I came to Celtic mythology by way of research into the validity of the Arthurian legend & I came to Arthur via fairy tales so this has been a lifelong obsession.
Central to the Arthurian tales is the story of Merlin but one doesn't have to read very far to realise that in Celtic mythology the real power is held by women. Oh the warriors strut their stuff & the bards prate about bravery but it is the women who drive the story lines. Men forsake honour for them (Deidre), fall helplessly in love with them (Grainne), are trained by them (Scatha), terrified by them, (Morrigu), or are simply at the mercy of her whims as the Cailleach, the washer woman at the well, or any of the dozens of denizens who inhabit the half world of the sidhe. Ganeida is another of them. Her name means morning star so is associated with Venus & with the guardian of the doorways of time & culture. She was the (twin?) sister of Merlin, was ban file in her own right & poems under her name have come down the centuries to us. No, I haven't been able to turn one up as 1/2 my books seem to be missing.
Now odd as it might seem given my topic matter & the content of this blog, when it comes to history I actually prefer reality when I can get it. In my digging round into obscure matters I came upon the druids. NOT, I hasten to add, the modern sort in their funny white sheets prancing round ancient sites doing peculiar things & while I'm sure their spiritual ancestors did equally peculiar things I have no interest in that at all. No, I refer to the Aos Dana, the people of art.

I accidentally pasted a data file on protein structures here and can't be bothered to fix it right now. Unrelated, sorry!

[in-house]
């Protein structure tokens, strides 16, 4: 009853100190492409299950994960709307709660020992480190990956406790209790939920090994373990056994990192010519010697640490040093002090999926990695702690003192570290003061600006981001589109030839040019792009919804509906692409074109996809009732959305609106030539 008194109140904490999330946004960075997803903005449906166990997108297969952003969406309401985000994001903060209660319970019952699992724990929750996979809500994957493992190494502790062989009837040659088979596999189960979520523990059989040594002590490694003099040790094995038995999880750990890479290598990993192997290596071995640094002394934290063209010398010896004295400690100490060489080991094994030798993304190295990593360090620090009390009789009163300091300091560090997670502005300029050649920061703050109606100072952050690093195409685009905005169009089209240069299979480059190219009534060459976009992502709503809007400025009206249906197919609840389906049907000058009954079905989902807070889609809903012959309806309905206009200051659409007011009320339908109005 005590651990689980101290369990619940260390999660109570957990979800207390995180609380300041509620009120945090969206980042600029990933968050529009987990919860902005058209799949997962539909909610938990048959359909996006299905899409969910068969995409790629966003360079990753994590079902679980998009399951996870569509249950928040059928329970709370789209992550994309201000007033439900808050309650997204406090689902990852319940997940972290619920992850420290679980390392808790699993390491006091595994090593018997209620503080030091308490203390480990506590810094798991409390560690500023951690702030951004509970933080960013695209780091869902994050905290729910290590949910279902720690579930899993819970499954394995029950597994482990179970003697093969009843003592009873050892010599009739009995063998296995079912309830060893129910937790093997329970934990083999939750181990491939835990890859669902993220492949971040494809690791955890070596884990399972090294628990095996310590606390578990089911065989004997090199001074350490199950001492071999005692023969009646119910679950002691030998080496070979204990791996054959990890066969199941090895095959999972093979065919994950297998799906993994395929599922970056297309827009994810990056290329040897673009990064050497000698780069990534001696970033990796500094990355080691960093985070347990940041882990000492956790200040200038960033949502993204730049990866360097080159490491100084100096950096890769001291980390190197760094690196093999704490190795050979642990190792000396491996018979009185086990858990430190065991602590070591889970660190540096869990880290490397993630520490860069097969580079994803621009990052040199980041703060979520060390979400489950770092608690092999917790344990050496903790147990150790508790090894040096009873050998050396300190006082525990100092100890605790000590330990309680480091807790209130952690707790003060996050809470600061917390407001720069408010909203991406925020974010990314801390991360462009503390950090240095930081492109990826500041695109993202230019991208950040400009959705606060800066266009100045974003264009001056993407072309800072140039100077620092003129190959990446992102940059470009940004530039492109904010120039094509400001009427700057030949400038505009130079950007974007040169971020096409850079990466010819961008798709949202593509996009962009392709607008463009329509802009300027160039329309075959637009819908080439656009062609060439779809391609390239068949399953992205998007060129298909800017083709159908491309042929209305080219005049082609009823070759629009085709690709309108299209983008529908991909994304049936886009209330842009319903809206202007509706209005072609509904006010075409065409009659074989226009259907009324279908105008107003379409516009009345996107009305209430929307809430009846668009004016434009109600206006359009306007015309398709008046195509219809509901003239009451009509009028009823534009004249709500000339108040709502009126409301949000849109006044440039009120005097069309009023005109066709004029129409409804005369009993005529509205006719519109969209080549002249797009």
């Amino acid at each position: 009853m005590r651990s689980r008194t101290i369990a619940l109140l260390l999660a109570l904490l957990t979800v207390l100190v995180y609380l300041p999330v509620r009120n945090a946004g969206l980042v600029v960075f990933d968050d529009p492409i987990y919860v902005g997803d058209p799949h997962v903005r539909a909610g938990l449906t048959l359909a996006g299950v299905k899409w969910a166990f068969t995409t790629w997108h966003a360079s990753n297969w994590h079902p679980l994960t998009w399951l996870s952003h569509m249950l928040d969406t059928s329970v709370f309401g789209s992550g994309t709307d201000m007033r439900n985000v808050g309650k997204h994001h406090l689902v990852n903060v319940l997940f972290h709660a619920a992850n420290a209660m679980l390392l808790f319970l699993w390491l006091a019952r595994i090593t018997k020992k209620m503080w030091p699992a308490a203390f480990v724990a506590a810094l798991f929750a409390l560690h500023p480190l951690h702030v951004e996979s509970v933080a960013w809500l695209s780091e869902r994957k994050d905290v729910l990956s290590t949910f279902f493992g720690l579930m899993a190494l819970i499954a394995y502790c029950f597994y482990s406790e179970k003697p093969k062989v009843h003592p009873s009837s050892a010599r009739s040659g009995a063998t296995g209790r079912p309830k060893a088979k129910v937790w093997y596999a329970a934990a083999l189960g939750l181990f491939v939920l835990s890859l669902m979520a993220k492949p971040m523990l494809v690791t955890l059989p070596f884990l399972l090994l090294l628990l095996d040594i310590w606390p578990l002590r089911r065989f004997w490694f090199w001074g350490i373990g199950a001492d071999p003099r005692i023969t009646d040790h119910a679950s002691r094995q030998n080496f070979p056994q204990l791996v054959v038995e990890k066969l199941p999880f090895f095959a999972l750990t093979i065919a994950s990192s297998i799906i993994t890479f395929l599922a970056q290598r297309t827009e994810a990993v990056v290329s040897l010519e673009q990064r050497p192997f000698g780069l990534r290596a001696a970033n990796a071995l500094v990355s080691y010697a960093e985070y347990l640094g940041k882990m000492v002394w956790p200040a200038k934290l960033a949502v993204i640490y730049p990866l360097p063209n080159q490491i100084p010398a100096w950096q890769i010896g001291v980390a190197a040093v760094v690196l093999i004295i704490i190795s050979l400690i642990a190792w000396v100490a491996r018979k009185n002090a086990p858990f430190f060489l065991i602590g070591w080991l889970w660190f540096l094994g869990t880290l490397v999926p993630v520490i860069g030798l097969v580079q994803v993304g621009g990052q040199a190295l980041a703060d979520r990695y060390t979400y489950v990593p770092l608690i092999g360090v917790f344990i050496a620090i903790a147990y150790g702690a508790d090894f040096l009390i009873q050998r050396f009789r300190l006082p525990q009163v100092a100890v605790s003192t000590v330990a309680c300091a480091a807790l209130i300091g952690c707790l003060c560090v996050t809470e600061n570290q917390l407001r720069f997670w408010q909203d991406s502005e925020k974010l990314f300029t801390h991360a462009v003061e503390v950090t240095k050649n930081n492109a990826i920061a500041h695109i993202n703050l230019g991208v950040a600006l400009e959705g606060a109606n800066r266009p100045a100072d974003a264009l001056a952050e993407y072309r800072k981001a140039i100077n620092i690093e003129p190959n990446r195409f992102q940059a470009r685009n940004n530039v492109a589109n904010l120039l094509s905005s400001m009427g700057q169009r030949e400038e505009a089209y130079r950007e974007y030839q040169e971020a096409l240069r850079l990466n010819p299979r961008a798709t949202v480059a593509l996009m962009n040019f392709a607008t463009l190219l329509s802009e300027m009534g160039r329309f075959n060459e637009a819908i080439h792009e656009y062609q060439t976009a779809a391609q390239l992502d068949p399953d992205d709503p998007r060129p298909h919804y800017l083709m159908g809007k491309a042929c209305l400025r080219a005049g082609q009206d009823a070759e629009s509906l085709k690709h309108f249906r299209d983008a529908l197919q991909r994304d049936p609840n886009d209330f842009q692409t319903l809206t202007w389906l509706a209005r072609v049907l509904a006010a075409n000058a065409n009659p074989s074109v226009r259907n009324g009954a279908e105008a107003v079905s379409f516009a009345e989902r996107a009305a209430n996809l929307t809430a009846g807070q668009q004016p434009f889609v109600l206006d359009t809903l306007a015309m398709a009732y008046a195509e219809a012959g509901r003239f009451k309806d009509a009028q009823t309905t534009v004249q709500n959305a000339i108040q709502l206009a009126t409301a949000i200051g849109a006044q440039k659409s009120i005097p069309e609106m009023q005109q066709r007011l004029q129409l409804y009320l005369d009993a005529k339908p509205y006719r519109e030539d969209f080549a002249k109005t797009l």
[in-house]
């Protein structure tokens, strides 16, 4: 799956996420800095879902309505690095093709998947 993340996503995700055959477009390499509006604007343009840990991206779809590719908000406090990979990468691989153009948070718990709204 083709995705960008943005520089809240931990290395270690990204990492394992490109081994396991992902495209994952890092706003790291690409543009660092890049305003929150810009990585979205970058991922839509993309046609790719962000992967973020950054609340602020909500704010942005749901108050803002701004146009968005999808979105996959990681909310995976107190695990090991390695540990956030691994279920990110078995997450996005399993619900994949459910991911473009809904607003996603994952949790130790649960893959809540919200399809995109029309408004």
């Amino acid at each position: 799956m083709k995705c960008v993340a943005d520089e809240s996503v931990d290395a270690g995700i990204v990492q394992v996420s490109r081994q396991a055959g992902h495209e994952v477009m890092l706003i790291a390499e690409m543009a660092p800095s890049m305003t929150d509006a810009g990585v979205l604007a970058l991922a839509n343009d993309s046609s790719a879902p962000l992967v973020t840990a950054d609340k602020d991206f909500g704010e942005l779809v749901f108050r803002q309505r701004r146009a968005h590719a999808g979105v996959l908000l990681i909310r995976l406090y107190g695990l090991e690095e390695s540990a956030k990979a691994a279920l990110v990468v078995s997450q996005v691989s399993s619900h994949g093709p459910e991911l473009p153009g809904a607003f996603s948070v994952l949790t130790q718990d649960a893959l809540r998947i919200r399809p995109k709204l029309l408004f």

There were 3 main branches of druids ~ seers (we won't go there, very yucky), the brehons (lawyers) & the file (poets). As a poet no prizes for guessing what attracted me. Again, this was, for the most part, not poetry as we understand poetry. The poet's role was more that of historian; to record & preserve the language, history, genealogy & heraldry of a people. They were the intellectual classes, a role passed down through families. They studied for 20 or more years & were usually better educated than the kings they served. Their role was perhaps more along the lines of a noted journalist with their own column to chronicle & comment upon the events of the day, satirise the culture, sway public opinion. They held untold amounts of power.
The Gaelic peoples have a long & rich history of intellectual passion, setting up schools for the training of their elite as far back as memory goes. No wonder that, in the end, the bards were way out of control, thrice being banished in Ireland for demanding things like even the king's crown. Arrogant. They existed & trained their young long before Christianity arrived & when it did there was no real shift in power. The druids, who had a quite liberal theological viewpoint, embraced the new religion, wedded it to the old & the Culdees were the result.
So when I come to my Celtic past I rest (in the best Celtic tradition) upon the threefold heritage of history, mythology & literature that has amused & tantalised my small mind for most of my life. It is a rich tradition that has contributed more to our modern world than most people know. If it wasn't for the Irish & that strange Celtic obsession with evangelizing much of European civilisation & intellectualism would have been lost ~ but that is another topic entirely.